By Leigh O’Connor.
"The land of dreams and romance, of fabulous wealth and fabulous poverty, of splendour and rags, of palaces and hovels, of famine and pestilence, of genii and giants and Aladdin lamps, of tigers and elephants, the cobra and the jungle, the country of a thousand nations and a hundred tongues, of a thousand religions and two million gods, cradle of the human race, birthplace of human speech, Mother of history.” – Mark Twain, 1899.
Often described as a land of contrasts, India is also one of the world’s most romantic destinations with an intriguing mix of ancient forts, beautiful palaces, sparkling lakes and gorgeous beaches – all designed to be shared.
It is a country that draws you back time and again to experience diverse culture, religion and food that never becomes old hat, there is always something new to discover. It is chaotic, intoxicating, exasperating, overwhelming and crazy – but most of all it is home to billions of Indians and the most populous democracy in the world.
As well as its beauty and wonder, India often has a reputation for scams and other hassles, so keep your wits about you and remember deals that sound too good to be true, usually are.
Let’s take a look at our top spots to experience all things Indian, with romance in mind:
The Taj Mahal, Agra:
Widely considered the most beautiful building in the world, the Taj Mahal is located in the historical city of Agra. Built by the Mughal Emperor Shah Jahan as a memorial for his third wife, it was constructed entirely out of white marble in the 17thCentury, as a monumental ode to love.
Recognised as a World Heritage Site and one of the seven wonders of the world, every year visitors numbering more than the entire population of Agra pass through the magnificent gates to catch a glimpse of this breath-taking monument. Meaning Crown of Palaces in the Persian language, it was described by Shah Jahan as making ‘the sun and the moon shed tears from their eyes.’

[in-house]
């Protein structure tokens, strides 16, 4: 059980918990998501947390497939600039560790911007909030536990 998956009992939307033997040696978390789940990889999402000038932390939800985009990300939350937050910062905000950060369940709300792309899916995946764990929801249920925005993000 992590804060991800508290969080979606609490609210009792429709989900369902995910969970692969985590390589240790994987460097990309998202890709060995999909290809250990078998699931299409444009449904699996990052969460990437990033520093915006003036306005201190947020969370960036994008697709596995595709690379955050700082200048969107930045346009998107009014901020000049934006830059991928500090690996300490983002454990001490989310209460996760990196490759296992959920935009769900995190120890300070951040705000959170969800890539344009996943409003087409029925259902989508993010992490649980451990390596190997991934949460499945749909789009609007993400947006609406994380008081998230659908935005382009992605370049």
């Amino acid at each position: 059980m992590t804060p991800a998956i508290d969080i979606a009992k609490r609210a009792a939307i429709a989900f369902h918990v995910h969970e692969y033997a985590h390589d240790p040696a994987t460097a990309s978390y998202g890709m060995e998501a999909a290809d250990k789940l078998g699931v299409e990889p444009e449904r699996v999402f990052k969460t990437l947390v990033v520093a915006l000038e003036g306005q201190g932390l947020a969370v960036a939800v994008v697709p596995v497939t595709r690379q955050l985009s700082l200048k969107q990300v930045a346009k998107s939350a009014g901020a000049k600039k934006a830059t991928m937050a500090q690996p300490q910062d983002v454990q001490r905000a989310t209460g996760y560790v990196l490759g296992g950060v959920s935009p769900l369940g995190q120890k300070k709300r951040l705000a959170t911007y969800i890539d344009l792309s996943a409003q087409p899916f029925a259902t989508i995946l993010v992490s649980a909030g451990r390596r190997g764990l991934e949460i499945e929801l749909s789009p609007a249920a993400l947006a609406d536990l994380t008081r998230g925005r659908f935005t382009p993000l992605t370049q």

Covering 42 acres, walk along the pathway beside the reflecting pool and fountains, up to the mausoleum crafted in soft marble and jewelled with semi-precious stones and let the mystique of this romantic memorial to love, wrap you in all its charm.
Udaipur’stag of the most romantic spot in India was first coined in 1829 by East India Company’s Colonel James Tod. Nestled on the shores of Lake Pichola with the purple ridges of the Aravalli Range in the background, the city is full of lakes and palaces and is often referred to as the ‘Venice of the East.’
Lake Palace, located in the middle of the lake, is one of the most beautiful sights of Udaipur and home to Jaisamand Lake – claimed to be the second largest man-made sweet water lake in Asia – while the stunning City Palace and Sajjangarh (Monsoon Palace) add to the architectural beauty and grandeur of Udaipur.
There are also temples, Havelis (traditional, ornately decorated residences) and countless narrow, crooked and timeless streets. Take a serene boat ride on the lake, wander through the bustle and colour of the bazaars, quaint old-world feel of heritage hotels; or explore the countryside on wheels, feet or horseback.
The boating dock for Vivekananda Rock, Kanyakumari, India.
Kanyakumari, Tamil Nadu:
This is it…the end of India. There’s a surrealness to Kanyakumari, at certain times of the year you’ll see the sun set and moon rise over three seas – the Bay of Bengal, Arabian Sea and Indian Ocean – simultaneously. Located at the southern-most tip of the Indian peninsula, this coastal town in the state of Tamil Nadu was earlier known as Cape Comorin and is surrounded by mountains and bordered by seashores, lined with paddy fields and coconut trees.
Kanyakumari temple is one of the major Hindu temples across India, built in dedication to Goddess Kumari Amman and is visited by pilgrims looking to pay respects to virgin Goddess Kanya Devi. One of the most iconic monuments in the town is the Vivekananda Rock Memorial – a gigantic structure, surrounded on all sides by the Laccadive Sea and can only be reached by boat.